By Phumla Mkize
Johannesburg – It is a catch-22 situation; the liquor industry knows it, and so does the public and our lawmakers.
Alcohol, after all, lowers one’s inhibitions.
So, it is understandable that some liquor sellers are pleading with President Cyril Ramaphosa to give them a heads-up next time he decides to impose a wholesale ban on the sale of alcohol.
One thing is for sure, the consumption of alcohol provides a fertile atmosphere for the spread of the coronavirus, especially the local variant.
So, when the casualty wards are again overwhelmed with alcohol-related cases, and the number of active Covid-19 cases rise along with the death toll; the alcohol industry is saying: please do not take it out on us.
The reality is that no matter how compliant the bars, taverns and shebeens are with Covid-19 regulations, alcohol consumption is a super spreader of the coronavirus.
And not everyone can drink at home.
Some don’t even have enough space to enjoy a pint in peace. Others need company to enjoy alcohol.
So, what can Ramaphosa do? What can liquor associations do? What can bar, tavern and shebeen owners do when their customers do not sanitise and avoid physical contact?
It is a predicament for the liquor industry which is proving to be the bedrock of the entertainment and leisure sectors and creates jobs while on the other hand burdening the health and police services.
So, if drinkers are not careful to avoid the behaviours that spread the coronavirus, a third wave is unavoidable.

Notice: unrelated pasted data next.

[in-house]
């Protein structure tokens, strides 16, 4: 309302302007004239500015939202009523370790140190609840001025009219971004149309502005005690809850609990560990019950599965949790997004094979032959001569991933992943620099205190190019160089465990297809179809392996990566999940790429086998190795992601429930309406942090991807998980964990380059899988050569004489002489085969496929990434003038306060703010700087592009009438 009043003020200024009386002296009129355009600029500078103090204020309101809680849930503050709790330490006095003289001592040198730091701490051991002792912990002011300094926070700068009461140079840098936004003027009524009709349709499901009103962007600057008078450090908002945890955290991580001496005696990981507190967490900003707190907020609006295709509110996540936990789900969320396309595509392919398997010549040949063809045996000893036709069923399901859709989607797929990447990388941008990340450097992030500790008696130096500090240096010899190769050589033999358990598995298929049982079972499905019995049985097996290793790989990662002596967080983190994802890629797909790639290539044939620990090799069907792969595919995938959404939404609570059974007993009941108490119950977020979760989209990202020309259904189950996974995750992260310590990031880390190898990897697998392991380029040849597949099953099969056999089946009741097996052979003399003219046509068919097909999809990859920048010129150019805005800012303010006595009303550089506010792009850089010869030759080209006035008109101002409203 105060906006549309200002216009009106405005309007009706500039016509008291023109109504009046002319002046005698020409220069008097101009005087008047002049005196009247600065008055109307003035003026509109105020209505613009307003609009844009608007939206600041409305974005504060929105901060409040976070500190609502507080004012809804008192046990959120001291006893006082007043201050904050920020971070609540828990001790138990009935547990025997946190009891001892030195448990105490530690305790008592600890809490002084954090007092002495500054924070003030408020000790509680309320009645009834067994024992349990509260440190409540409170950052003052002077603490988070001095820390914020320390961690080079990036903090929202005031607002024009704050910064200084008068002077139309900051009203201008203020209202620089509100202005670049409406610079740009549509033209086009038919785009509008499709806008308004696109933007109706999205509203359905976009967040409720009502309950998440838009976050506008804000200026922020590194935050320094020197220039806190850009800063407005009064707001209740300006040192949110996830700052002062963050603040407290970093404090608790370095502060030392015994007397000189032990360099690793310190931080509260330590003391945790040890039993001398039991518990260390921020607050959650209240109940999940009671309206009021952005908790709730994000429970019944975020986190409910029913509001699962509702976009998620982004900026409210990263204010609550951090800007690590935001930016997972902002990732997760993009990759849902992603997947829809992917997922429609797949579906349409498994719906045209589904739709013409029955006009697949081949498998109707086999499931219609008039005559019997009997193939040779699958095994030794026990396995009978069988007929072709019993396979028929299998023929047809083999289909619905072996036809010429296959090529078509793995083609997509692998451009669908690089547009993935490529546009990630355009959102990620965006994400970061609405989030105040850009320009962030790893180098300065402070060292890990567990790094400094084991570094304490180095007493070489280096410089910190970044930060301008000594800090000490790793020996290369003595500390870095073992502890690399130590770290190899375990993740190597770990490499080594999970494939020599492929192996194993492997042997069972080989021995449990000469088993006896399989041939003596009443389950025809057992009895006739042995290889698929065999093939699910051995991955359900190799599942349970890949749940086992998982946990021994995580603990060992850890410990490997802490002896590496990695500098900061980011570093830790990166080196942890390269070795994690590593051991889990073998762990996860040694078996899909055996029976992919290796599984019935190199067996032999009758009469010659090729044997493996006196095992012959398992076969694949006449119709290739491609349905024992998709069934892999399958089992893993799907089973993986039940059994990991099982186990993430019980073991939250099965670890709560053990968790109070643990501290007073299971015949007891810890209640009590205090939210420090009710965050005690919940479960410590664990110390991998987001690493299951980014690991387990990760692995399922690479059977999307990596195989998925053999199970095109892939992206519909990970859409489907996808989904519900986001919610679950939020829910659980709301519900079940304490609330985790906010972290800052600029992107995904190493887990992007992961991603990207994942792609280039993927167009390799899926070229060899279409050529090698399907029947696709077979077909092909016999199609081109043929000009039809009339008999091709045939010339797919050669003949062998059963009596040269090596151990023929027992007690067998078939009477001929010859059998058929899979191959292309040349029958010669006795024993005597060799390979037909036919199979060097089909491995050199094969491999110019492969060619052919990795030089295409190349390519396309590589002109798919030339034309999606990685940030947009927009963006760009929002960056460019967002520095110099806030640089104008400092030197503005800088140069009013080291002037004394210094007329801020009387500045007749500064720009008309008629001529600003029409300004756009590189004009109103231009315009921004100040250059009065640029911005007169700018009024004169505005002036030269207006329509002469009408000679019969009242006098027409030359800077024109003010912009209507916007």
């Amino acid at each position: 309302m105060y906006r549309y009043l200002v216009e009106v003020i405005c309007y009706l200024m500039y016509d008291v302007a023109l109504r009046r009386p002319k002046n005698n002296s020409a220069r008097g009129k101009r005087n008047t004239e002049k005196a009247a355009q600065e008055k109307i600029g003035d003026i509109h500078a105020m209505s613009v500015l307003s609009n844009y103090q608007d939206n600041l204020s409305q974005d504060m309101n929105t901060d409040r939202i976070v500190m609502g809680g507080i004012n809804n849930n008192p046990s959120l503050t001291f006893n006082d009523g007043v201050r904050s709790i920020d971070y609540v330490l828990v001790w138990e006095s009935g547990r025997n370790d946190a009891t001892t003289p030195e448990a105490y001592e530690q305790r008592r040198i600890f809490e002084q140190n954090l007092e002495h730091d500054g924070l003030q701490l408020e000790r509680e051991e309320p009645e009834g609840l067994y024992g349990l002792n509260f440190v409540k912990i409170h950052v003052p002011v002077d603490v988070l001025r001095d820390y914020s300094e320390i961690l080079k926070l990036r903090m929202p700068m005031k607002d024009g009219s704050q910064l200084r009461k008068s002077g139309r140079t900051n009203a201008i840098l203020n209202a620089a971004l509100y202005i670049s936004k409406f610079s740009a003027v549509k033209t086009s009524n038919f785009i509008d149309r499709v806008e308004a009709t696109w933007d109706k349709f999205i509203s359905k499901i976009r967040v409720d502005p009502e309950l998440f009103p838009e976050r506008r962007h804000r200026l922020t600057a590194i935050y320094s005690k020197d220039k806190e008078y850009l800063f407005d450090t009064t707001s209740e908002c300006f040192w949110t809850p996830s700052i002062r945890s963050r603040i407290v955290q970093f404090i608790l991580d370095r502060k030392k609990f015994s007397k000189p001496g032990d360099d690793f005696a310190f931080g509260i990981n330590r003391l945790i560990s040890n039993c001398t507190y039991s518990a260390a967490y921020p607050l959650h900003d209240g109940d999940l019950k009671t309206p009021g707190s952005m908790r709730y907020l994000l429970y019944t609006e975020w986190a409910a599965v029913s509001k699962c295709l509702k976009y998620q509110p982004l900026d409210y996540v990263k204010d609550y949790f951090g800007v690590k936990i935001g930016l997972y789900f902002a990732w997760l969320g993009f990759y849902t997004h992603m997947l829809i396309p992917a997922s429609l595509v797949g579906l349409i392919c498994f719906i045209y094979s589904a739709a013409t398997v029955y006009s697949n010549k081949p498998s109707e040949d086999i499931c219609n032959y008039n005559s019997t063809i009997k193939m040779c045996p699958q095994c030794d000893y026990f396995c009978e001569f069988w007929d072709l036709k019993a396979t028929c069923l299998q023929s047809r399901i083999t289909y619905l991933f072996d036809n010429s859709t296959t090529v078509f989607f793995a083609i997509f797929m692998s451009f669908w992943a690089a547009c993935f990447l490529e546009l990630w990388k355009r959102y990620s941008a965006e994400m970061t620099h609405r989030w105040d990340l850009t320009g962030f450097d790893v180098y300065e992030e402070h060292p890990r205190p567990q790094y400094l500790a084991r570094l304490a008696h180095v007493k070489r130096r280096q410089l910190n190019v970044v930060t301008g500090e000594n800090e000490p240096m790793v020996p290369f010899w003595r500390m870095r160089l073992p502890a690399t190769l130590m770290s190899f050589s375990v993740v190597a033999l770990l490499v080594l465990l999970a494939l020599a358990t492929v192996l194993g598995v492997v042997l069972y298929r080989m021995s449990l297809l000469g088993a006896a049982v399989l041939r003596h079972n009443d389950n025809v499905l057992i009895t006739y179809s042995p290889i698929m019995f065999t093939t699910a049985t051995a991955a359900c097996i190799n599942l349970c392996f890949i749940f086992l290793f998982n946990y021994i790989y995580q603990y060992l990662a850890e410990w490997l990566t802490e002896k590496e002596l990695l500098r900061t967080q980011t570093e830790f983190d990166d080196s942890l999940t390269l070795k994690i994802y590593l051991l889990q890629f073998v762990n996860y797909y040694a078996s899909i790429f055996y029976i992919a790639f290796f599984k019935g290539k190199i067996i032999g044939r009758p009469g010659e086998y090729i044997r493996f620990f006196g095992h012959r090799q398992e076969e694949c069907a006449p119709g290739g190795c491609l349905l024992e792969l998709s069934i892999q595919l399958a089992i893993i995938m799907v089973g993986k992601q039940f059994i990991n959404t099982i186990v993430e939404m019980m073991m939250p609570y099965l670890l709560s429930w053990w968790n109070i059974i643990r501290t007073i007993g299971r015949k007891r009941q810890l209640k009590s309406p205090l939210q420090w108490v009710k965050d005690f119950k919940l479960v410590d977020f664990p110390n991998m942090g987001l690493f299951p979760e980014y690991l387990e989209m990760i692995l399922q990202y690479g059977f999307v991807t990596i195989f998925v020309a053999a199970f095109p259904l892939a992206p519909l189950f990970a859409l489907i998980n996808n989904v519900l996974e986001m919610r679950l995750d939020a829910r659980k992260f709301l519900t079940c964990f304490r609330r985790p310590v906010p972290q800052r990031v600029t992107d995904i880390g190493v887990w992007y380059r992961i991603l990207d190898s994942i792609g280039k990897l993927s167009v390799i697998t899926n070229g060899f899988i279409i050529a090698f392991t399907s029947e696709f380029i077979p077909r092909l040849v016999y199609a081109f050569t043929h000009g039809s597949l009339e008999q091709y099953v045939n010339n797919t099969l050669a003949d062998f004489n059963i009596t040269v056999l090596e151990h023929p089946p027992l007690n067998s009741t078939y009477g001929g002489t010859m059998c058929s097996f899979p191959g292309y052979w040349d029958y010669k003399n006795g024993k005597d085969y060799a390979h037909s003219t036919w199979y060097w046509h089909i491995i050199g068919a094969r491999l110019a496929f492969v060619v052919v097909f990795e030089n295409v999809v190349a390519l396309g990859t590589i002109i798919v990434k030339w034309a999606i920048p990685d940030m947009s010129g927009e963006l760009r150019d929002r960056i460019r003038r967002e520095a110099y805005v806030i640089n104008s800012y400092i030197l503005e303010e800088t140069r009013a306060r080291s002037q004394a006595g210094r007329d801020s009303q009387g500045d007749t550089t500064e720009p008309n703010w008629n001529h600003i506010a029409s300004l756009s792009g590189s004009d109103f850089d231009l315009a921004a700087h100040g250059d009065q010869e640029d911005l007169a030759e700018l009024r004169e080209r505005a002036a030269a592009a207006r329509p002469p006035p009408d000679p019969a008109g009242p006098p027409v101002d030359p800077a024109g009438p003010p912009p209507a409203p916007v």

But is a liquor ban unavoidable given the reasons why it was imposed in the first place? Spare a thought for the shebeen owner that has a different set of problems altogether – and they started way before Covid-19.
The shebeen was doing so well that its owner decided to jazz it up with porcelain tiles, a lick of paint and new fridges.
Unfortunately, it was not until customers flooded the shebeen after a downpour that the tavern owner realised that the tiles were not a great idea.
It was a muddy mess. That’s when the intermittent cleaning started.
There’s nothing that irks a drinker more than being asked to move, lift this or that, or mind this or that. Suffice to say, the cleaner the floors, the less were the customers. When the first hard lockdown was proclaimed; the shebeen with its new tiles and fridges was already on the verge of closure.
But when the first alcohol ban was lifted, the shebeen was one of the first to offer the coldest beverage in that part of town.
It now has a steady stream of custumers. So, can you imagine the shebeen owner’s worry now that business is picking up again? Ku tricky. Ku tense. Ku wawu.
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